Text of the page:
Afghanistan conference to set aid cuts, conditions amid war, pandemic

Afghanistan conference to set aid cuts, conditions amid war, pandemic
Donors could offer between 15% to 20% less than they did in the last pledging conference in 2016, according to a senior Western diplomat.
2 min read
22 November, 2020
The meeting comes as Washington is set to sharply cut its troop presence [Getty]
International donors at an aid conference on Afghanistan this week could cut funds and impose stricter allocation on the conflict-ridden country, as it reels from the effects of its Covid-19 epidemic.

Participants at the virtual conference in Geneva told Reuters that donors will introduce tight political and human right conditions on the reduced amount they pledge Kabul, whose fragile economy relies heavily on foreign aid.

The moves are aimed at protecting peace talks between Afghan government and Taliban rebels, which remain stalled, as well pushing the government to ensure more effective aid distribution. 

The total amount could be cut by between 15% to 20% on the last Afghanistan conference held in 2016, a senior Western diplomat told Reuters. At the time, donors agreed to give the Afghan government $15.2 billion for the period between 2017 and 2020, equivalent to $3.8 billion a year.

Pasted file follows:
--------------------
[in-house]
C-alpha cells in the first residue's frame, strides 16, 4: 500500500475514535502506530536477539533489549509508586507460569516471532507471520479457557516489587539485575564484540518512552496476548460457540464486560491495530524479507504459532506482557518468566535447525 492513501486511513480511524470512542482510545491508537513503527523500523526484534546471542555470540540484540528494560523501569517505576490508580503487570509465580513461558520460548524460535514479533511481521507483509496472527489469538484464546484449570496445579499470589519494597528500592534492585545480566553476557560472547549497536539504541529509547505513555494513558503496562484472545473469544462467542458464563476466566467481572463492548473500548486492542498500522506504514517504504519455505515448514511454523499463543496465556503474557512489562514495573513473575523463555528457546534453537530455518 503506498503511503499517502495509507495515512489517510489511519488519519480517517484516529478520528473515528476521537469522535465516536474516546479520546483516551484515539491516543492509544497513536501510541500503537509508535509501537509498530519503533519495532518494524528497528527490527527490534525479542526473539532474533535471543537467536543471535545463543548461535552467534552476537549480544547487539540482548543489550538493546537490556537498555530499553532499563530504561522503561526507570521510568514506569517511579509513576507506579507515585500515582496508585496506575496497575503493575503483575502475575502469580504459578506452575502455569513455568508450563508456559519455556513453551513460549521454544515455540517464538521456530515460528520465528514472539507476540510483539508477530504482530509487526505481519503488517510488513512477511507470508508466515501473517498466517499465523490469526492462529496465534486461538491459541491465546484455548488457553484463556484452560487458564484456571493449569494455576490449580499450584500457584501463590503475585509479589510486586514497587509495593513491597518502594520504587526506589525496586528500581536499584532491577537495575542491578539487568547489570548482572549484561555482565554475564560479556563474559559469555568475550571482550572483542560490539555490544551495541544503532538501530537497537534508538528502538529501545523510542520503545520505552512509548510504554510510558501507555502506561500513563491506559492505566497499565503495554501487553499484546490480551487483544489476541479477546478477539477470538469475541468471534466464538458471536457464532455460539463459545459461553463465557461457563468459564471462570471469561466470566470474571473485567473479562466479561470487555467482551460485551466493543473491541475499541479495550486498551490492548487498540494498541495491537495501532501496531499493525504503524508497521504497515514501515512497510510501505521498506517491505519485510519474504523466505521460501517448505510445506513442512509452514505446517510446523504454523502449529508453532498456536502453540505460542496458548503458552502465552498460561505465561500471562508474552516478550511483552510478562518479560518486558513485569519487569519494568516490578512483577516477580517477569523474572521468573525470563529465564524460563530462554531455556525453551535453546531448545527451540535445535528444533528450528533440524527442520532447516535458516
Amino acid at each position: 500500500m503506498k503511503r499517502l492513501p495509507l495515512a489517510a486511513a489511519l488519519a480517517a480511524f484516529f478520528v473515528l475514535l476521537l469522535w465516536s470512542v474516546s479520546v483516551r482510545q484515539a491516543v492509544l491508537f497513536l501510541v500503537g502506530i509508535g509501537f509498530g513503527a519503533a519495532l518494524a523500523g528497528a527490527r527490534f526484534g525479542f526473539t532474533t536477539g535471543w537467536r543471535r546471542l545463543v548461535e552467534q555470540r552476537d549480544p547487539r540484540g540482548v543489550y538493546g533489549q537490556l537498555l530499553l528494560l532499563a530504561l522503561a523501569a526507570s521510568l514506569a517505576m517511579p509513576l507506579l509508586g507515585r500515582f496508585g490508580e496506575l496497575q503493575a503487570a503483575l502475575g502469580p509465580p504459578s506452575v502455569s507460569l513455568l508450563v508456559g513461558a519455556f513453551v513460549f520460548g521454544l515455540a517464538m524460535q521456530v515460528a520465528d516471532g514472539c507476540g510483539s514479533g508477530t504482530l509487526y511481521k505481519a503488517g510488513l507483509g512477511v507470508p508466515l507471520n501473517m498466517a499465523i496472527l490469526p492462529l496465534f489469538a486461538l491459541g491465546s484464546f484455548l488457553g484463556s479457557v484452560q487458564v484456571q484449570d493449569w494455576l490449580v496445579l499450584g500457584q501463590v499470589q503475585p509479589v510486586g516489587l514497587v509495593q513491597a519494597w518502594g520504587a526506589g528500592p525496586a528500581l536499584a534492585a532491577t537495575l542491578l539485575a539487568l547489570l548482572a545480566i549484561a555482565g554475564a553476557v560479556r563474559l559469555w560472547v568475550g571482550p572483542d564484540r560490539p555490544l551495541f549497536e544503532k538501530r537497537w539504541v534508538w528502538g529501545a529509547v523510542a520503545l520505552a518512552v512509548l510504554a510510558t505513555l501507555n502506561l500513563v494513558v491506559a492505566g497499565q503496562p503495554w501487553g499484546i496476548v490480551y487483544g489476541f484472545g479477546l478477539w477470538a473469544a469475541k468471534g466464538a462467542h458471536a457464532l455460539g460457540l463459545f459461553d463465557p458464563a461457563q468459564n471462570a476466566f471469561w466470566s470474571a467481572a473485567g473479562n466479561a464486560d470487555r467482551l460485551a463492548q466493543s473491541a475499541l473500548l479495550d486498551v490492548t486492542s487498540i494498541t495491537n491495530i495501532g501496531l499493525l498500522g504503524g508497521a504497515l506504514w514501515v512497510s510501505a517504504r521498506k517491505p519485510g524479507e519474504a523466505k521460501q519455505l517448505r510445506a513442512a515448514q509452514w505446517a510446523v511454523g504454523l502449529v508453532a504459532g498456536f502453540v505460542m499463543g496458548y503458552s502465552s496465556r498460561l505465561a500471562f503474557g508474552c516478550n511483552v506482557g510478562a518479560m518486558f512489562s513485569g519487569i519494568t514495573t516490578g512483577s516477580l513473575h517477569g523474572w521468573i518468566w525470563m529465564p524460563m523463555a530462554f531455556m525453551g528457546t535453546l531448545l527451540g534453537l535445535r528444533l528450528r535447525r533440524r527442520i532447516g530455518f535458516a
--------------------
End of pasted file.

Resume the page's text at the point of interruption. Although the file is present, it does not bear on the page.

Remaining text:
"This is the best countries can offer amid the domestic challenge of managing a pandemic," the diplomat said.

According to a report by the World Bank, coronavirus-related impacts will cause the Afghan economy to contract by at least 5.5% year.

Hosted by Geneva, the 2020 virtual event will bring together ministers from 70 governments and officials from humanitarian organizations, who will pledge funds to protect development projects.

Afghan President Ashraf Ghani is expected to present a peace and development plan meant to allocate funds to the projects, safeguard millions of jobs and protect democratic institutions.

This meeting comes as US President Donald Trump announced last week that his country's troop presence would be reduced to 2,500 from 4,500 by mid-January.

Officials and analysts see the windown as a victory for the Taliban, who could yeild greater influence in the aftermath, prompting fears among conference donors that the militants could backtrack on vital progress in the realm of human rights and girls' education.

The hardline Islamists, refuse call for a ceasefire, have made scant headway in talks with the Afghan government held in the Qatari capital.

Read also: Afghan VP vows to track down Kabul attackers

One senior diplomat expressed hope for the peace talks following the donor conference.

"Taliban and Afghan government representatives will take a break from the peace talks after the Geneva conference but not before they have joint declaration of agreement over key security issues," said a senior Western official. 

Violence continues unabated across much of Afghanistan with a series of rocket attacks Saturday in Kabul, which killed at least eight people. The government continues to blame the Taliban for these attacks, while the group denies involvement.

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